Nevada Solar One is a solar power plant located in Eldorado Valley, near Boulder City. The 75 megawatt maximum capacity is distributed over 400 acres and it officially went into operation in the June of 2007. It is the largest solar thermal energy plant built in the world in the last two decades and the carbon dioxide emissions it avoids in a year are equal to 20,000 cars. The initial investment was $266 million. A number of companies combined their resources to bring the project to fruition, but the Spanish company Acciona soon brought a controlling stake in Solargenix, the company formerly known as Duke Solar and now owns 95% of the project.
The Nevada Solar One power plant was built in Boulder City’s Energy Resource Zone. In order for a permit to be granted for a plant development in this zone, plans for renewable generation are required. The Nevada Solar One project was accepted as part of a larger project initiated by Duke’s Energy, who hoped to build facilities which could generate 1 Gigawatt of electricity in the El Dorado area.
During peak hours it uses specialized technology to track the movement of the sun and adjust the mirrors to concentrate the rays accordingly. The amount of the technology used is astounding, with almost 200,000 mirrors reflecting the sun’s rays onto approximately 20,000 tubes which lay at parabolic troughs. A liquid which transfers heat flows through the tubes and then is turned into steam which powers a turbine. This turbine is linked to a generator which produces the electricity.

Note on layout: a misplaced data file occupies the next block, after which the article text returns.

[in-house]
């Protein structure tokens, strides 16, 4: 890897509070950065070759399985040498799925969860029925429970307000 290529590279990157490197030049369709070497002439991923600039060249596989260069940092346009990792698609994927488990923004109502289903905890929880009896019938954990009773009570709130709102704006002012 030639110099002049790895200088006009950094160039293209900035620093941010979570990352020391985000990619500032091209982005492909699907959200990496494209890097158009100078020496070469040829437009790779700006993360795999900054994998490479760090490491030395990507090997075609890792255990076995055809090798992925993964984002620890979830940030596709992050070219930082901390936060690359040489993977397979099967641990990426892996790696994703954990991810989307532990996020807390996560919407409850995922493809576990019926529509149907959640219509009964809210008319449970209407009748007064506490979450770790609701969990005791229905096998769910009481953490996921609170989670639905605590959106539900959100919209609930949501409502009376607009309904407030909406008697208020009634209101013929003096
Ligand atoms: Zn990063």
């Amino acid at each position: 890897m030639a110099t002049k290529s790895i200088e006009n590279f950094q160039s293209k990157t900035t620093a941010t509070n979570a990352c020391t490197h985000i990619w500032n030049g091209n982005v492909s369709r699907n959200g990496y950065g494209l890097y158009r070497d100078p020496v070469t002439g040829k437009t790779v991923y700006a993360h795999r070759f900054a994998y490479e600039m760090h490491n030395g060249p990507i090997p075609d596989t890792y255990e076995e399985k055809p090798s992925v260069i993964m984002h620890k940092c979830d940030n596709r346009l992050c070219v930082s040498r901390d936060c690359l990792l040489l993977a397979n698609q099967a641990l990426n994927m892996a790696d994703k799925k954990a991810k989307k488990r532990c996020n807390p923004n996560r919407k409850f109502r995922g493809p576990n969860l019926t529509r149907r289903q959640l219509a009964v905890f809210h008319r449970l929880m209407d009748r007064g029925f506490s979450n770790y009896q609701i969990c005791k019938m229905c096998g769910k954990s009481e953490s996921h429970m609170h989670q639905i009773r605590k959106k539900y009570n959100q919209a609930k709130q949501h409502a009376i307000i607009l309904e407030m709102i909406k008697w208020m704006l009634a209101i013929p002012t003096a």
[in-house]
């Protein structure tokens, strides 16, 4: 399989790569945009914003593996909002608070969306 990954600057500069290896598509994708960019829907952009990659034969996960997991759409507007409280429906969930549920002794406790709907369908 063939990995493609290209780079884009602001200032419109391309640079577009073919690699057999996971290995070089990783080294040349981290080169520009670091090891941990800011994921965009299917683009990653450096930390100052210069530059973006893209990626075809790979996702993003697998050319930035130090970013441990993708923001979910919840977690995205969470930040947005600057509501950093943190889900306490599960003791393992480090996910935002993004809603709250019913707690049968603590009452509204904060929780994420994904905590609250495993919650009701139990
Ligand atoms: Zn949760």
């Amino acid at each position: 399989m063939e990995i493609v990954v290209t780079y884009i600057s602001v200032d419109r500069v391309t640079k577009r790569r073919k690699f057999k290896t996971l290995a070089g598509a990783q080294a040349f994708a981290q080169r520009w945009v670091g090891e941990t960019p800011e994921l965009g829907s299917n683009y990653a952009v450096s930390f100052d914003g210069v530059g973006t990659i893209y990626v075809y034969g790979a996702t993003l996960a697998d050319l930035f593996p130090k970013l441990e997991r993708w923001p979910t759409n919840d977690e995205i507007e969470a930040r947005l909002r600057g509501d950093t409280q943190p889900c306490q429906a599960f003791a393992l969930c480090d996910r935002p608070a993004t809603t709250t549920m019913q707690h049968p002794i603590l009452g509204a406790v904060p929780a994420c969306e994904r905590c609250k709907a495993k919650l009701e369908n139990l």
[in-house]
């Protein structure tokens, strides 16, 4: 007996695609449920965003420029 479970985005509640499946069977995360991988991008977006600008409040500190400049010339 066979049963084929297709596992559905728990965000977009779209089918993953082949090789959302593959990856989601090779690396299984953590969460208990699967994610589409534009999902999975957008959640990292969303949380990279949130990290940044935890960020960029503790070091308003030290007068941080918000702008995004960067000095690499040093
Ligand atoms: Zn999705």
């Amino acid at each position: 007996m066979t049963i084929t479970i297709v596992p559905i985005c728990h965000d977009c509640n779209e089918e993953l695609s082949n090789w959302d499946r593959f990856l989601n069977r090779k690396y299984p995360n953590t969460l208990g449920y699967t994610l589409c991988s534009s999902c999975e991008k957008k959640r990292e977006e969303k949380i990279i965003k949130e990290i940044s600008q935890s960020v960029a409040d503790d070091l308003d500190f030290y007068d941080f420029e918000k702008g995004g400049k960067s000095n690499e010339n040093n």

Many hopes are held for the future. Nevada has an abundance of sun and land and, in theory, has the ability to generate around 600 gigawatts of electricity by using the same technology that Nevada Solar One uses. It has been enthusiastically theorized that, with a massive expansion of solar plants in the Energy Resource Zone, the area could provide enough electricity to power the whole of the United States of America. In comparison, similar facilities operating in the Mojave Desert have generated a capacity of 354 megawatts since 1984.